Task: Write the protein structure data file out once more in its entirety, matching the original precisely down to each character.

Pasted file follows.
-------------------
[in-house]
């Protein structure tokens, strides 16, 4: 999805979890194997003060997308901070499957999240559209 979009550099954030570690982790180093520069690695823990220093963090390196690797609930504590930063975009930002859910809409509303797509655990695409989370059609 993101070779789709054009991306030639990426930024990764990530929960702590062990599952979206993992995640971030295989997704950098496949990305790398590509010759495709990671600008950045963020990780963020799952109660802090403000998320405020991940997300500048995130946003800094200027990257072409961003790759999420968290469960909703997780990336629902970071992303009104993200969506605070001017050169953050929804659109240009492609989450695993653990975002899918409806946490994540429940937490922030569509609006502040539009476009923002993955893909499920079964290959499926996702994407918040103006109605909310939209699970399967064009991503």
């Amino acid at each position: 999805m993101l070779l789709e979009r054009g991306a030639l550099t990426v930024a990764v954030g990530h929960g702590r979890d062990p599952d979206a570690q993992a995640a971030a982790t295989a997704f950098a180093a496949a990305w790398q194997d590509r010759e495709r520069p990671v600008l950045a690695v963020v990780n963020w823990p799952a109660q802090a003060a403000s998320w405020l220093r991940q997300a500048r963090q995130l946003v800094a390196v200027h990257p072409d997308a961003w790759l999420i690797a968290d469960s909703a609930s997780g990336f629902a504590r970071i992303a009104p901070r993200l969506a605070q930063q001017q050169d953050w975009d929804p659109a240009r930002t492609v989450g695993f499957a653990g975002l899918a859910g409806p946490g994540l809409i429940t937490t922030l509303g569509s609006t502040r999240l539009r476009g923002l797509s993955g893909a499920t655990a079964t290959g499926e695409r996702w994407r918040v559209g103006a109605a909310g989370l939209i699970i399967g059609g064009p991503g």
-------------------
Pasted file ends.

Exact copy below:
[in-house]
């Protein structure tokens, strides 16, 4: 999805979890194997003060997308901070499957999240559209 979009550099954030570690982790180093520069690695823990220093963090390196690797609930504590930063975009930002859910809409509303797509655990695409989370059609 993101070779789709054009991306030639990426930024990764990530929960702590062990599952979206993992995640971030295989997704950098496949990305790398590509010759495709990671600008950045963020990780963020799952109660802090403000998320405020991940997300500048995130946003800094200027990257072409961003790759999420968290469960909703997780990336629902970071992303009104993200969506605070001017050169953050929804659109240009492609989450695993653990975002899918409806946490994540429940937490922030569509609006502040539009476009923002993955893909499920079964290959499926996702994407918040103006109605909310939209699970399967064009991503």
């Amino acid at each position: 999805m993101l070779l789709e979009r054009g991306a030639l550099t990426v930024a990764v954030g990530h929960g702590r979890d062990p599952d979206a570690q993992a995640a971030a982790t295989a997704f950098a180093a496949a990305w790398q194997d590509r010759e495709r520069p990671v600008l950045a690695v963020v990780n963020w823990p799952a109660q802090a003060a403000s998320w405020l220093r991940q997300a500048r963090q995130l946003v800094a390196v200027h990257p072409d997308a961003w790759l999420i690797a968290d469960s909703a609930s997780g990336f629902a504590r970071i992303a009104p901070r993200l969506a605070q930063q001017q050169d953050w975009d929804p659109a240009r930002t492609v989450g695993f499957a653990g975002l899918a859910g409806p946490g994540l809409i429940t937490t922030l509303g569509s609006t502040r999240l539009r476009g923002l797509s993955g893909a499920t655990a079964t290959g499926e695409r996702w994407r918040v559209g103006a109605a909310g989370l939209i699970i399967g059609g064009p991503g």